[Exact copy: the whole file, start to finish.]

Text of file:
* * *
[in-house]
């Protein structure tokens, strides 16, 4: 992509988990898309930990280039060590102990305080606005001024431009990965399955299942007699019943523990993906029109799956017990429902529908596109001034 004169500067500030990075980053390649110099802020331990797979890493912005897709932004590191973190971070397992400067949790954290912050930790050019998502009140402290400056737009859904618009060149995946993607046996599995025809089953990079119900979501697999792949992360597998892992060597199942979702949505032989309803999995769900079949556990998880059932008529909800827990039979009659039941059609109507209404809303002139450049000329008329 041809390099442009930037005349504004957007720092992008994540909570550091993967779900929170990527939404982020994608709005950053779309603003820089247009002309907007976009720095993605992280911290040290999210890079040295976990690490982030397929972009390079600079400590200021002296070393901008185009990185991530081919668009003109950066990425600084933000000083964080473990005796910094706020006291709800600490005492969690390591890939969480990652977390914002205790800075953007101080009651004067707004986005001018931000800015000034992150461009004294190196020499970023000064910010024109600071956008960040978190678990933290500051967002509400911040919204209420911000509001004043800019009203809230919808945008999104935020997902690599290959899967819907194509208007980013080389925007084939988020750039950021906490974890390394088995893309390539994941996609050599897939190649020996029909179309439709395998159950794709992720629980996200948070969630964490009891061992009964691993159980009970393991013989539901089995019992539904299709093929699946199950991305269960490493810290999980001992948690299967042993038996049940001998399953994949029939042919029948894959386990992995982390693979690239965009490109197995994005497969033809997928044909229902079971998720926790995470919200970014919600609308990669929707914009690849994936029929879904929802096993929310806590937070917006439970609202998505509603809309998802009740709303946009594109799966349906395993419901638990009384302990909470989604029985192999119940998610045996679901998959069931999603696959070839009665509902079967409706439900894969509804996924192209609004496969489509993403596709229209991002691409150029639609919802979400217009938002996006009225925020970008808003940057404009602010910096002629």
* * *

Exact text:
[in-house]
């Protein structure tokens, strides 16, 4: 992509988990898309930990280039060590102990305080606005001024431009990965399955299942007699019943523990993906029109799956017990429902529908596109001034 004169500067500030990075980053390649110099802020331990797979890493912005897709932004590191973190971070397992400067949790954290912050930790050019998502009140402290400056737009859904618009060149995946993607046996599995025809089953990079119900979501697999792949992360597998892992060597199942979702949505032989309803999995769900079949556990998880059932008529909800827990039979009659039941059609109507209404809303002139450049000329008329 041809390099442009930037005349504004957007720092992008994540909570550091993967779900929170990527939404982020994608709005950053779309603003820089247009002309907007976009720095993605992280911290040290999210890079040295976990690490982030397929972009390079600079400590200021002296070393901008185009990185991530081919668009003109950066990425600084933000000083964080473990005796910094706020006291709800600490005492969690390591890939969480990652977390914002205790800075953007101080009651004067707004986005001018931000800015000034992150461009004294190196020499970023000064910010024109600071956008960040978190678990933290500051967002509400911040919204209420911000509001004043800019009203809230919808945008999104935020997902690599290959899967819907194509208007980013080389925007084939988020750039950021906490974890390394088995893309390539994941996609050599897939190649020996029909179309439709395998159950794709992720629980996200948070969630964490009891061992009964691993159980009970393991013989539901089995019992539904299709093929699946199950991305269960490493810290999980001992948690299967042993038996049940001998399953994949029939042919029948894959386990992995982390693979690239965009490109197995994005497969033809997928044909229902079971998720926790995470919200970014919600609308990669929707914009690849994936029929879904929802096993929310806590937070917006439970609202998505509603809309998802009740709303946009594109799966349906395993419901638990009384302990909470989604029985192999119940998610045996679901998959069931999603696959070839009665509902079967409706439900894969509804996924192209609004496969489509993403596709229209991002691409150029639609919802979400217009938002996006009225925020970008808003940057404009602010910096002629």